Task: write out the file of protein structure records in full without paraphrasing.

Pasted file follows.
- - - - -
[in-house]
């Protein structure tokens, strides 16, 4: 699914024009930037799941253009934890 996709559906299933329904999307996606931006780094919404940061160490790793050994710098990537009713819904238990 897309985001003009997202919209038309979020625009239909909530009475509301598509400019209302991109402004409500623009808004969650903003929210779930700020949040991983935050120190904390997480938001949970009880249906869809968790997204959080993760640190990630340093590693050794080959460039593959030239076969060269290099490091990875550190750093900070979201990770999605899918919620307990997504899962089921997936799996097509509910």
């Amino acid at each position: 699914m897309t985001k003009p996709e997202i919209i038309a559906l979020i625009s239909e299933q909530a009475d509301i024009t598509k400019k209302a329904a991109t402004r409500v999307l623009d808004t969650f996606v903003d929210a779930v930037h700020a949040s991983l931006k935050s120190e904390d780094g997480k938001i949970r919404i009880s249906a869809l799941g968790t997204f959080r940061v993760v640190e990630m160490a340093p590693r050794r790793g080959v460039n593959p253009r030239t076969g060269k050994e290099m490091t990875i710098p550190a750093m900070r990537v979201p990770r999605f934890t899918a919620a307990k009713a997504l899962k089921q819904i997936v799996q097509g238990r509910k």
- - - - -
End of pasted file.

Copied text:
[in-house]
């Protein structure tokens, strides 16, 4: 699914024009930037799941253009934890 996709559906299933329904999307996606931006780094919404940061160490790793050994710098990537009713819904238990 897309985001003009997202919209038309979020625009239909909530009475509301598509400019209302991109402004409500623009808004969650903003929210779930700020949040991983935050120190904390997480938001949970009880249906869809968790997204959080993760640190990630340093590693050794080959460039593959030239076969060269290099490091990875550190750093900070979201990770999605899918919620307990997504899962089921997936799996097509509910």
């Amino acid at each position: 699914m897309t985001k003009p996709e997202i919209i038309a559906l979020i625009s239909e299933q909530a009475d509301i024009t598509k400019k209302a329904a991109t402004r409500v999307l623009d808004t969650f996606v903003d929210a779930v930037h700020a949040s991983l931006k935050s120190e904390d780094g997480k938001i949970r919404i009880s249906a869809l799941g968790t997204f959080r940061v993760v640190e990630m160490a340093p590693r050794r790793g080959v460039n593959p253009r030239t076969g060269k050994e290099m490091t990875i710098p550190a750093m900070r990537v979201p990770r999605f934890t899918a919620a307990k009713a997504l899962k089921q819904i997936v799996q097509g238990r509910k």